1. Experimental evidence has been presented showing that crystalbumin (the carbohydrate-poor fraction of serum albumin) is the factor which prevents mammalian red blood cells from becoming spherical at pH values over 9.2.

2. The amount of crystalbumin taken up from a solution of it by red cells previously freed of it is of the order of 800 mg. per 100 c.c. of red cells. If this amount is all taken up at the red cell surface, it would form a layer only a few molecules thick.

3. The electrophoretic mobility in phosphate buffer of pH 7.4 is the same for cells containing crystalbumin, cells free of crystalbumin, cells with anti-sphering activity counteracted by fatty acid, and ghosts which have been temporarily sphered by a rise in pH. The mobilities in a saline-glycine buffer solution of pH 10.1 for the first three classes of cells just mentioned are also the same. The mobility of cells sphered with lecithin in a saline-phosphate buffer solution is the same as that for untreated discoidal cells.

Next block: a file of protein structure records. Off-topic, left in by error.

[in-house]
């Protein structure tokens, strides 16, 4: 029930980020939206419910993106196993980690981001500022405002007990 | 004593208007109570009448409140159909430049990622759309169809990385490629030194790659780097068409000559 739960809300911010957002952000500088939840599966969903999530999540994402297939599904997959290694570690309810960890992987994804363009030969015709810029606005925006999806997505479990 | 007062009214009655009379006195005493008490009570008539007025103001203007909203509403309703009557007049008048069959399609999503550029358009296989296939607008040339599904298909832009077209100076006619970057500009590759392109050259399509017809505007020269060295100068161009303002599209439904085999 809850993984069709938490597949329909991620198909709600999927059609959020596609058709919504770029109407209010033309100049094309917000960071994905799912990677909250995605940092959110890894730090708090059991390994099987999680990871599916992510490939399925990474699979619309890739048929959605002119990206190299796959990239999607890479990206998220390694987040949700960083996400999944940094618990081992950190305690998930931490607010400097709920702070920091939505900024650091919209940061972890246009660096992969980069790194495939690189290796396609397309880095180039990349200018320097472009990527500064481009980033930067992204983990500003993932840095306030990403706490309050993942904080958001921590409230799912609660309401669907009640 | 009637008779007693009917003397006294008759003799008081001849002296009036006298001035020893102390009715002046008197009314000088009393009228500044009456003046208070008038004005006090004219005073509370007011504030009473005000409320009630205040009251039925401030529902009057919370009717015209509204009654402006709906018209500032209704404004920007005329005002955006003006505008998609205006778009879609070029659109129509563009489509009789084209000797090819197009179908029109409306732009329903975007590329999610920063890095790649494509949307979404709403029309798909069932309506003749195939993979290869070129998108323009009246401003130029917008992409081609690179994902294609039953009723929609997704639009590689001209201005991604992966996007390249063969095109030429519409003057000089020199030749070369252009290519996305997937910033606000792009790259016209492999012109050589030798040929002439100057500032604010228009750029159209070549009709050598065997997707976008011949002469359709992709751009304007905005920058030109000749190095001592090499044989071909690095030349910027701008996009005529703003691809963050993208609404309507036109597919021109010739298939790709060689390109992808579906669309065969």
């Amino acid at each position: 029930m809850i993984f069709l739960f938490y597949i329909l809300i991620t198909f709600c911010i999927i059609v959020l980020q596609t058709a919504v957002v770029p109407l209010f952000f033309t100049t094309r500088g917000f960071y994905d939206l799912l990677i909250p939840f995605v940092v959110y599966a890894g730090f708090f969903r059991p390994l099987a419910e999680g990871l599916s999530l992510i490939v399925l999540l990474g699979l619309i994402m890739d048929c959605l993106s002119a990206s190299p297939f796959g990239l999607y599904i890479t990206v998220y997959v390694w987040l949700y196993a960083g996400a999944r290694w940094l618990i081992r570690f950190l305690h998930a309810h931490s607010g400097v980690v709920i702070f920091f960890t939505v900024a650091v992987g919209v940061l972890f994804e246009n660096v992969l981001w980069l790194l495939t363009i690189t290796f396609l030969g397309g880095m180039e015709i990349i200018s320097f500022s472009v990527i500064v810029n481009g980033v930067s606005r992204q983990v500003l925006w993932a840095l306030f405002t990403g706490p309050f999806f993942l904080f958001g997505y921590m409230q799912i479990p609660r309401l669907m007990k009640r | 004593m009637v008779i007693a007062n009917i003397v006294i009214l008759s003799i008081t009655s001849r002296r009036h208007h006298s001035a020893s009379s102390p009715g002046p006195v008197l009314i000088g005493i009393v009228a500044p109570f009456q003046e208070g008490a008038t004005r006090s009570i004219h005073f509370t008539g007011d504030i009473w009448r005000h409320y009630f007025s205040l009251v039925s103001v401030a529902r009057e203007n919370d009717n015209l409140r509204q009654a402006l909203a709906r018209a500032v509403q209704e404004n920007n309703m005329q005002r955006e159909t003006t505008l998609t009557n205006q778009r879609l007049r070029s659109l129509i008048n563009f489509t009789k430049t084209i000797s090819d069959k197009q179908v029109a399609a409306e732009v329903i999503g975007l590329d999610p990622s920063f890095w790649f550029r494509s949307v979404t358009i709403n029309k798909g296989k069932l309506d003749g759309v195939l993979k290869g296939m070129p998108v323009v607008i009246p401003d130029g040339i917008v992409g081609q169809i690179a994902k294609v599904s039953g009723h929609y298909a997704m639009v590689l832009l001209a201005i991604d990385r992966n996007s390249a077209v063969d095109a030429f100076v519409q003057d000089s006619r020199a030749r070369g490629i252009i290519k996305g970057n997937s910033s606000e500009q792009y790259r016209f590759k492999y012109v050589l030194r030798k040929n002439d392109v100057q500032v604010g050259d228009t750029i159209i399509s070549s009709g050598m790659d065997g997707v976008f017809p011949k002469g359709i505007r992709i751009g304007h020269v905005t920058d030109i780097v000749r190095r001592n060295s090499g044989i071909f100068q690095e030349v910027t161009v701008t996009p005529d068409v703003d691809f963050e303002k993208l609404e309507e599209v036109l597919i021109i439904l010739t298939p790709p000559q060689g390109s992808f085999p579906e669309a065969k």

John D. Jones Scholar at the Biological Laboratory, 1939.